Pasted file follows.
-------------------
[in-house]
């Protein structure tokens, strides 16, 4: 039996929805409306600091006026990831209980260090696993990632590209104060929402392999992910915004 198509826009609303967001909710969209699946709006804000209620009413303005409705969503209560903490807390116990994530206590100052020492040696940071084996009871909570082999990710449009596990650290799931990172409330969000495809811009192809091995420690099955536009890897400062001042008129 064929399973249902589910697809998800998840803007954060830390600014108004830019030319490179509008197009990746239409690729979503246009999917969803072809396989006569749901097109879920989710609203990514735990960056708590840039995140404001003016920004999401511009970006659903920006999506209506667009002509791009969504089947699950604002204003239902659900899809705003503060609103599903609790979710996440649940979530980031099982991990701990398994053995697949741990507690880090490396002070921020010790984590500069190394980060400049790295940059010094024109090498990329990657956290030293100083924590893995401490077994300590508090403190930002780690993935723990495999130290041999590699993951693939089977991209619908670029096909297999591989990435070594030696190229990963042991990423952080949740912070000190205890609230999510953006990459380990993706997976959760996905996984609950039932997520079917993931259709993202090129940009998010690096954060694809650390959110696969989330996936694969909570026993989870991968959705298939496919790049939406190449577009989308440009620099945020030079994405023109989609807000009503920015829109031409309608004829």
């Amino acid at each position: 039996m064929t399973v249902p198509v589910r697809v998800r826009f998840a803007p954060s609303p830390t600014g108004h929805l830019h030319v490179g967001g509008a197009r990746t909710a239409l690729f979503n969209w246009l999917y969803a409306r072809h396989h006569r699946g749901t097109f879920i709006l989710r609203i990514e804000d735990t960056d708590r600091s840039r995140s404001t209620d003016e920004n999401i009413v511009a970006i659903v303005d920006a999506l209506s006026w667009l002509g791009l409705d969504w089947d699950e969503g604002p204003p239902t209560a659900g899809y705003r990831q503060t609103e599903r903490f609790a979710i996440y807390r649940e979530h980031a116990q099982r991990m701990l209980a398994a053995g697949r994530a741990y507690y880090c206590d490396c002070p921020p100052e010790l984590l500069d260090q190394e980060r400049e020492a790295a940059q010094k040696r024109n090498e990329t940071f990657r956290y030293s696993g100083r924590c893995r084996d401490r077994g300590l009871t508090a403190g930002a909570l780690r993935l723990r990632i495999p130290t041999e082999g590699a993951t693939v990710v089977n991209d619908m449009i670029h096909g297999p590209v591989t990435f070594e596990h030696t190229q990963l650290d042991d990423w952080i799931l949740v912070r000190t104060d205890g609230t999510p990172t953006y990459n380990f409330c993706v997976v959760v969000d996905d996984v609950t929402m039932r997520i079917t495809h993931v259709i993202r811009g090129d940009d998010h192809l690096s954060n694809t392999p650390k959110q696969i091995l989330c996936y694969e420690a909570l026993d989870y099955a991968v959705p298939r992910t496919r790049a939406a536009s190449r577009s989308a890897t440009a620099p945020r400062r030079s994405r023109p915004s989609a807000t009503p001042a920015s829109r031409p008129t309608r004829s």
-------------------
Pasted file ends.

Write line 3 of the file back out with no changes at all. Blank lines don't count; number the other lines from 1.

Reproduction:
């Amino acid at each position: 039996m064929t399973v249902p198509v589910r697809v998800r826009f998840a803007p954060s609303p830390t600014g108004h929805l830019h030319v490179g967001g509008a197009r990746t909710a239409l690729f979503n969209w246009l999917y969803a409306r072809h396989h006569r699946g749901t097109f879920i709006l989710r609203i990514e804000d735990t960056d708590r600091s840039r995140s404001t209620d003016e920004n999401i009413v511009a970006i659903v303005d920006a999506l209506s006026w667009l002509g791009l409705d969504w089947d699950e969503g604002p204003p239902t209560a659900g899809y705003r990831q503060t609103e599903r903490f609790a979710i996440y807390r649940e979530h980031a116990q099982r991990m701990l209980a398994a053995g697949r994530a741990y507690y880090c206590d490396c002070p921020p100052e010790l984590l500069d260090q190394e980060r400049e020492a790295a940059q010094k040696r024109n090498e990329t940071f990657r956290y030293s696993g100083r924590c893995r084996d401490r077994g300590l009871t508090a403190g930002a909570l780690r993935l723990r990632i495999p130290t041999e082999g590699a993951t693939v990710v089977n991209d619908m449009i670029h096909g297999p590209v591989t990435f070594e596990h030696t190229q990963l650290d042991d990423w952080i799931l949740v912070r000190t104060d205890g609230t999510p990172t953006y990459n380990f409330c993706v997976v959760v969000d996905d996984v609950t929402m039932r997520i079917t495809h993931v259709i993202r811009g090129d940009d998010h192809l690096s954060n694809t392999p650390k959110q696969i091995l989330c996936y694969e420690a909570l026993d989870y099955a991968v959705p298939r992910t496919r790049a939406a536009s190449r577009s989308a890897t440009a620099p945020r400062r030079s994405r023109p915004s989609a807000t009503p001042a920015s829109r031409p008129t309608r004829s």